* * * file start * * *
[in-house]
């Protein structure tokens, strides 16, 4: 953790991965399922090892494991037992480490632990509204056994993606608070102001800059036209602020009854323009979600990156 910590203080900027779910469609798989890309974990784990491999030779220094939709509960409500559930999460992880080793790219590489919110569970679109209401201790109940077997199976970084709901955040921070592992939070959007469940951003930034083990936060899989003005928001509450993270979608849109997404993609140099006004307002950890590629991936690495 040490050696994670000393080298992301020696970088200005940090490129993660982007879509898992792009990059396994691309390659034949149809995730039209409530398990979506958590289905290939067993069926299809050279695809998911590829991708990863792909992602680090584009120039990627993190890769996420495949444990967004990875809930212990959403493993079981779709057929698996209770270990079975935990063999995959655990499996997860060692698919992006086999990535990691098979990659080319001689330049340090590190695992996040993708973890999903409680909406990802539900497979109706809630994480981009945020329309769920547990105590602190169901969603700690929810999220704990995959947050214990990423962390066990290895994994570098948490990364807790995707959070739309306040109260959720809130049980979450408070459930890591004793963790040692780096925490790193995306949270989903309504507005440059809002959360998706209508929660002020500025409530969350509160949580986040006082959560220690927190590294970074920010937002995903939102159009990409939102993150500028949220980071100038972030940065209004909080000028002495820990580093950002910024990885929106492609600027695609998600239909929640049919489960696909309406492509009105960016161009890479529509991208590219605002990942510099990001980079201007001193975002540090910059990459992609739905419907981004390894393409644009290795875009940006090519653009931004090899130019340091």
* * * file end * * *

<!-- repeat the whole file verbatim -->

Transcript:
[in-house]
């Protein structure tokens, strides 16, 4: 953790991965399922090892494991037992480490632990509204056994993606608070102001800059036209602020009854323009979600990156 910590203080900027779910469609798989890309974990784990491999030779220094939709509960409500559930999460992880080793790219590489919110569970679109209401201790109940077997199976970084709901955040921070592992939070959007469940951003930034083990936060899989003005928001509450993270979608849109997404993609140099006004307002950890590629991936690495 040490050696994670000393080298992301020696970088200005940090490129993660982007879509898992792009990059396994691309390659034949149809995730039209409530398990979506958590289905290939067993069926299809050279695809998911590829991708990863792909992602680090584009120039990627993190890769996420495949444990967004990875809930212990959403493993079981779709057929698996209770270990079975935990063999995959655990499996997860060692698919992006086999990535990691098979990659080319001689330049340090590190695992996040993708973890999903409680909406990802539900497979109706809630994480981009945020329309769920547990105590602190169901969603700690929810999220704990995959947050214990990423962390066990290895994994570098948490990364807790995707959070739309306040109260959720809130049980979450408070459930890591004793963790040692780096925490790193995306949270989903309504507005440059809002959360998706209508929660002020500025409530969350509160949580986040006082959560220690927190590294970074920010937002995903939102159009990409939102993150500028949220980071100038972030940065209004909080000028002495820990580093950002910024990885929106492609600027695609998600239909929640049919489960696909309406492509009105960016161009890479529509991208590219605002990942510099990001980079201007001193975002540090910059990459992609739905419907981004390894393409644009290795875009940006090519653009931004090899130019340091």